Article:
As protests over the death of George Floyd continue, Warner Bros. offers a free resource on systemic racism
Clear a few hours on your calendar this week, because we’ve all got some required watching to do. On Tuesday, Warner Bros. announced that they’re making the 2019 civil rights drama Just Mercy free to stream for the month of June — and it’s a must-watch, especially in light of recent events and the dialogue surrounding the murder of George Floyd.
“We believe in the power of story. Our film #JustMercy, based on the life work of civil rights attorney Bryan Stevenson, is one resource we can humbly offer to those who are interested in learning more about the systemic racism that plagues our society.”
They continued, “To actively be part of the change our country is so desperately seeking, we encourage you to learn more about our past and the countless injustices that have led us to where we are today.”
We believe in the power of story. #JustMercy is one resource we can offer to those who are interested in learning more about the systemic racism that plagues our society. For the month of June, #JustMercy will be available to rent for free on digital platforms in the US. @eji_org pic.twitter.com/3B2IHMNk7E
— Just Mercy (@JustMercyFilm) June 2, 2020
Warner Bros. also gave a shout-out to “the artists, storytellers and advocates who helped make this film happen” before encouraging viewers to “watch with your family, friends, and allies.”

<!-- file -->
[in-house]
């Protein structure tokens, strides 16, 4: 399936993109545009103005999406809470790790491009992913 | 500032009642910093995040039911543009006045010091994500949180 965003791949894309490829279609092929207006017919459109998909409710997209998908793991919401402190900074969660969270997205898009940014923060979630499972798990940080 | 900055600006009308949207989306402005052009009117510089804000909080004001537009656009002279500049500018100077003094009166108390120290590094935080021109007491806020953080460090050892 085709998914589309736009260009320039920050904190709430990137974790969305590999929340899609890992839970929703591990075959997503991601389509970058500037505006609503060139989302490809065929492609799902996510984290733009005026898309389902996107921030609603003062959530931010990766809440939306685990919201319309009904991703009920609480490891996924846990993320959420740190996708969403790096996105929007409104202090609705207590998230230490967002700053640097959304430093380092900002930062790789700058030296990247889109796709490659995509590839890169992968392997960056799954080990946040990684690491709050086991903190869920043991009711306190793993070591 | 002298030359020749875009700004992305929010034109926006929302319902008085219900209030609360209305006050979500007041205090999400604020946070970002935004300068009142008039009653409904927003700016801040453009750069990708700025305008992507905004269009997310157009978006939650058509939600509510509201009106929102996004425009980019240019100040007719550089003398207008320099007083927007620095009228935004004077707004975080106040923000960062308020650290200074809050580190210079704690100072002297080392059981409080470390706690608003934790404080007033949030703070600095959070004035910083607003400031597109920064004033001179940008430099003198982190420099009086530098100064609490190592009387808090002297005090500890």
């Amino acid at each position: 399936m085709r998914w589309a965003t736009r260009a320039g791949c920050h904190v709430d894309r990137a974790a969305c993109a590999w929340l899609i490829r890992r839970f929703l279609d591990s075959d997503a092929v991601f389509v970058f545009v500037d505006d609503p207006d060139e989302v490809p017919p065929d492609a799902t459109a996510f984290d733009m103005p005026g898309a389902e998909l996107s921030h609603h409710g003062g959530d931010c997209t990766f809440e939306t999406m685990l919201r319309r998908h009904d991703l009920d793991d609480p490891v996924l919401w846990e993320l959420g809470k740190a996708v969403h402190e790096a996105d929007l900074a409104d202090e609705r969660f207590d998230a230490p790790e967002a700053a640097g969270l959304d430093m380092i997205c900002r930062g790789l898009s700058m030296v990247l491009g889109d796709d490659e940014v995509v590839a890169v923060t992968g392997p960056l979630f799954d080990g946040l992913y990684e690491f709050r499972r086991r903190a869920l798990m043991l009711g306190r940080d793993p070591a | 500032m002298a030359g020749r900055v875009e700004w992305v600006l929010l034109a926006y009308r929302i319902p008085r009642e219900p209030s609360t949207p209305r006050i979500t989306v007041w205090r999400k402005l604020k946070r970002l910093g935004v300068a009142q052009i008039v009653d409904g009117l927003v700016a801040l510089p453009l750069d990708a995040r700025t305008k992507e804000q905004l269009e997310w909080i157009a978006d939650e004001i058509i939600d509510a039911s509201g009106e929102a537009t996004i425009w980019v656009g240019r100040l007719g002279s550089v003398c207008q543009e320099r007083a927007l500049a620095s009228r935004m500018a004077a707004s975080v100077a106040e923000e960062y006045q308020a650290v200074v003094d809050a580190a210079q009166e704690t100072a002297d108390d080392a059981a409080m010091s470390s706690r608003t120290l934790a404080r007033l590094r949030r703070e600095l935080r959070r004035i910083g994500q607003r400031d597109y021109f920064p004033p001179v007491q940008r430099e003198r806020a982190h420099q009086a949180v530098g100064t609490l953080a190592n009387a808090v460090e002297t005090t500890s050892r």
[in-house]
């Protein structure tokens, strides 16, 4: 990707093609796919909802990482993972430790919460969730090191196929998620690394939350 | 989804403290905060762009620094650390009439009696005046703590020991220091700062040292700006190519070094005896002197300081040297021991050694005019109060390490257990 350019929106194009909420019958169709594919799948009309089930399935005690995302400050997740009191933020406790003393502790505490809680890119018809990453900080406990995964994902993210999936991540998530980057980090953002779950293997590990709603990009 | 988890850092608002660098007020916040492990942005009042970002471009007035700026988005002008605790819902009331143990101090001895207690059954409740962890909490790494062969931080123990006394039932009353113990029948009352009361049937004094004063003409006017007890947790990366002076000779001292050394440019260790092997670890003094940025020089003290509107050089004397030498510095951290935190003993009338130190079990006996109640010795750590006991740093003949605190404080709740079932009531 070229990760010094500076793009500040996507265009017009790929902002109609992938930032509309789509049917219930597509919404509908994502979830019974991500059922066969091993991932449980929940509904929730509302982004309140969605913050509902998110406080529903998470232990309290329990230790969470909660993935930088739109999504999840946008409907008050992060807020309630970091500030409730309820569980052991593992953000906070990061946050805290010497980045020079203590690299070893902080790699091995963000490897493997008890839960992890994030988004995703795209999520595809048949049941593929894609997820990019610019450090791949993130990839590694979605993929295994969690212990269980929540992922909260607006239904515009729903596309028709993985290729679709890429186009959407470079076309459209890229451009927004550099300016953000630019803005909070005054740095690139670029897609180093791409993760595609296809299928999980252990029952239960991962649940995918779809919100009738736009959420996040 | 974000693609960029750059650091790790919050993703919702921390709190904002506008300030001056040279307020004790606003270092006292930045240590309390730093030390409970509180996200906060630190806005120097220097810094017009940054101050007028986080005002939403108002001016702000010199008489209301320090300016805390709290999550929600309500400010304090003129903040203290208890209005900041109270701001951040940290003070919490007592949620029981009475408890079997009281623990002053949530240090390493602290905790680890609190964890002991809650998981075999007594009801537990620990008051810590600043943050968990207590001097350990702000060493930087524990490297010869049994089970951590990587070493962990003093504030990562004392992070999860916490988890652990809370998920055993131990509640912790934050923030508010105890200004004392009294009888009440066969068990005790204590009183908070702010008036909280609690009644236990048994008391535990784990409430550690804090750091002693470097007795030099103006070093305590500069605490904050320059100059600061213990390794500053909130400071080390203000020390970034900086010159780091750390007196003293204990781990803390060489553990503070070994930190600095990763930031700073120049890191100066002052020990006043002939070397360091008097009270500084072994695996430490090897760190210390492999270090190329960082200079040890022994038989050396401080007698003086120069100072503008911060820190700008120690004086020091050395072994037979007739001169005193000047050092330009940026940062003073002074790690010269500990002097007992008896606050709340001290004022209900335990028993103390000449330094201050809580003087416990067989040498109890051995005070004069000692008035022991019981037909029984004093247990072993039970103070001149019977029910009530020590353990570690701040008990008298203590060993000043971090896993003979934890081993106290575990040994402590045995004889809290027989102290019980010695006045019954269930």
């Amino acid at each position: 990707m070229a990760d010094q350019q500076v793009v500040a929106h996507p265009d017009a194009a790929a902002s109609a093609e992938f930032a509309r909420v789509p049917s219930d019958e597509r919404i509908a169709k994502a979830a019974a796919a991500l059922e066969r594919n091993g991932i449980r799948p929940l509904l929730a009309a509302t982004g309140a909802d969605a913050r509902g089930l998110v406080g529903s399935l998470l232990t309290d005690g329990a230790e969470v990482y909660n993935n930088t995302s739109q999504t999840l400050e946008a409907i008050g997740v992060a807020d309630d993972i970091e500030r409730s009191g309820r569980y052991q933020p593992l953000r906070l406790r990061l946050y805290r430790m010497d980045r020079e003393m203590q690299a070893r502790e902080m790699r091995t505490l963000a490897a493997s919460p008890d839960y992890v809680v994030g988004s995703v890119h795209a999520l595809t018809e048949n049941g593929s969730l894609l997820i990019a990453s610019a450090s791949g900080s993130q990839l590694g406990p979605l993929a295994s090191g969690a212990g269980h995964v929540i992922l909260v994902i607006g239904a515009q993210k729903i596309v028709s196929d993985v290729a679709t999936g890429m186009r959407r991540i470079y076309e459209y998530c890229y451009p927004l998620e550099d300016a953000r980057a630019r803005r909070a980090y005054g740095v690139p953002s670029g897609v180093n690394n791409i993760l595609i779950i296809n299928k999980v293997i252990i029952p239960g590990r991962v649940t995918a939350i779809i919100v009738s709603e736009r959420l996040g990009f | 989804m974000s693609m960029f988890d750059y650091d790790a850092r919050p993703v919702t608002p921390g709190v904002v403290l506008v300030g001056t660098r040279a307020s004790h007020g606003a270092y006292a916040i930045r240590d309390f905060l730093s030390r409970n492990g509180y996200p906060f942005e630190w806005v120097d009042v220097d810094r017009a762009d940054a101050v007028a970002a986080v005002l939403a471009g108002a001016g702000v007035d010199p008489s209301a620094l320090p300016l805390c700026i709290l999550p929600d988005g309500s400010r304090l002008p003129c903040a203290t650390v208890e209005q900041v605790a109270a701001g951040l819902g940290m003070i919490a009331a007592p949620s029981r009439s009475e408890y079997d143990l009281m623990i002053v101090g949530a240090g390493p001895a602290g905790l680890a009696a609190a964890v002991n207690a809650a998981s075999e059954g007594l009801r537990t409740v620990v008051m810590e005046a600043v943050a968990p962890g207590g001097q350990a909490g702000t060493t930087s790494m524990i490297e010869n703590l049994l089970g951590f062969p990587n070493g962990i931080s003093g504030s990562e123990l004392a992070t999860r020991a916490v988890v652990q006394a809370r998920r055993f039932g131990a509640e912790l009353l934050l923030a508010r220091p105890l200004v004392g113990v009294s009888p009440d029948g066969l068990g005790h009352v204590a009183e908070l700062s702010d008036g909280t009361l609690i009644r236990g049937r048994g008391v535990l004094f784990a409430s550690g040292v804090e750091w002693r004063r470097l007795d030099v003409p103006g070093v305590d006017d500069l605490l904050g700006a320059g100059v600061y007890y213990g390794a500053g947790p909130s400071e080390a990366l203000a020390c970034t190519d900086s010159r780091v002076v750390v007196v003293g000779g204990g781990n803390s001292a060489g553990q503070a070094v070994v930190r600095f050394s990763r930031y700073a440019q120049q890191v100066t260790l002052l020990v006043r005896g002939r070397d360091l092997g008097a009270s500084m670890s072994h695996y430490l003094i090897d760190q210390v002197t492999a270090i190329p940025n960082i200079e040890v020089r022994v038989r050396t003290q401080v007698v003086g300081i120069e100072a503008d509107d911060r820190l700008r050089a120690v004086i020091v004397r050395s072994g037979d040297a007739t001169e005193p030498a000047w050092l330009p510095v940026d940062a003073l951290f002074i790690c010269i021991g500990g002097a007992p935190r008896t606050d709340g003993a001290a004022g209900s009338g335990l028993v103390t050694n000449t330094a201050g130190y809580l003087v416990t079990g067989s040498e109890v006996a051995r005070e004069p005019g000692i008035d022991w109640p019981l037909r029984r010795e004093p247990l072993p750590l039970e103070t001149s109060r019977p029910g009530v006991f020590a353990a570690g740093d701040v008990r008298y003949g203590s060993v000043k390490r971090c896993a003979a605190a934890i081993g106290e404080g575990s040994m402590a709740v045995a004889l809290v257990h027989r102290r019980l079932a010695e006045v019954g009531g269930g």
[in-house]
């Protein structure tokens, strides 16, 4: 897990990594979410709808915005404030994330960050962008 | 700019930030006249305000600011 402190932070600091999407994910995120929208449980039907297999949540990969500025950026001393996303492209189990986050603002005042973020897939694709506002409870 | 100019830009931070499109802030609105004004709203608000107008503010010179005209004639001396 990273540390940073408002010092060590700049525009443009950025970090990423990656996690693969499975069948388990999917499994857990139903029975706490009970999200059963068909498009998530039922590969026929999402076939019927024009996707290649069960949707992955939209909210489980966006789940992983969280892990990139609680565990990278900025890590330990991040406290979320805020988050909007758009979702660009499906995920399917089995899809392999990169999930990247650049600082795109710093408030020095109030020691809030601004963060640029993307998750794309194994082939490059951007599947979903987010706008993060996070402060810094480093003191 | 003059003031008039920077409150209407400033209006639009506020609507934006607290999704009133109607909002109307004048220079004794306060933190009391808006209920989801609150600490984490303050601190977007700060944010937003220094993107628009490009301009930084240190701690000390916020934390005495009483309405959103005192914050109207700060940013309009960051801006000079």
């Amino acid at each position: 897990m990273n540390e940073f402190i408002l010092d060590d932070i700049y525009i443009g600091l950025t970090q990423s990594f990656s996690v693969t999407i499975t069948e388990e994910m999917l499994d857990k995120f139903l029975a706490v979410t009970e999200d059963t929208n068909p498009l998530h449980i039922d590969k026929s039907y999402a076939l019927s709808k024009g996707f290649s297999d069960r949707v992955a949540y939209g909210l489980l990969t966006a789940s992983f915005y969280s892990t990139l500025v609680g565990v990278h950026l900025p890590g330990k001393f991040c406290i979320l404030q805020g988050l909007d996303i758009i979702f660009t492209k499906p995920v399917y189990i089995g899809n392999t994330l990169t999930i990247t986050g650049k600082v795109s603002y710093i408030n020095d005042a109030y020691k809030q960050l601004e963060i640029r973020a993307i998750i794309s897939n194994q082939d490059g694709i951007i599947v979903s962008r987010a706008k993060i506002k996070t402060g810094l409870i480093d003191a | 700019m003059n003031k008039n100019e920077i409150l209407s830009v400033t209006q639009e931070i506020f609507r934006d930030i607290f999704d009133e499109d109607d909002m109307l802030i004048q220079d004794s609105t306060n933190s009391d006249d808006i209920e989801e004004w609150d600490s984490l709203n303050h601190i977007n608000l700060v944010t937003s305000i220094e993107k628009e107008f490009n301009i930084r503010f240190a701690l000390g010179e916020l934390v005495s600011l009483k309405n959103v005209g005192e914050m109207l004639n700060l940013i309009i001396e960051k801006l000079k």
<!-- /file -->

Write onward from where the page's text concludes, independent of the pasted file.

The powerful film, which was released in December, sees Michael B. Jordan step into the role of Stevenson. He defends Walter McMillian (Jamie Foxx), a black man on death row in Alabama who was wrongfully convicted of the 1986 murder of a white woman named Ronda Morrison. Based on Stevenson’s memoir by the same name, Just Mercy requires viewers to consider the inherent danger of being black in America. It’s based on a true story and memoir of the same name.
At the time McMillian was released in 1993, Stevenson told the New York Times ,”I think everybody needs to understand what happened because what happened today could happen tomorrow if we don’t learn some lessons from this. It was too easy for one person to come into court and frame a man for a murder he didn’t commit. It was too easy for the state to convict someone for that crime and then have him sentenced to death. And it was too hard in light of the evidence of his innocence to show this court that he should never have been here in the first place.”
Ready to watch? Warner Bros has made it pretty easy to stream. You can rent Just Mercy on demand-for-free via most streaming services, including YouTube, iTunes, Amazon Prime Video, and Google Play.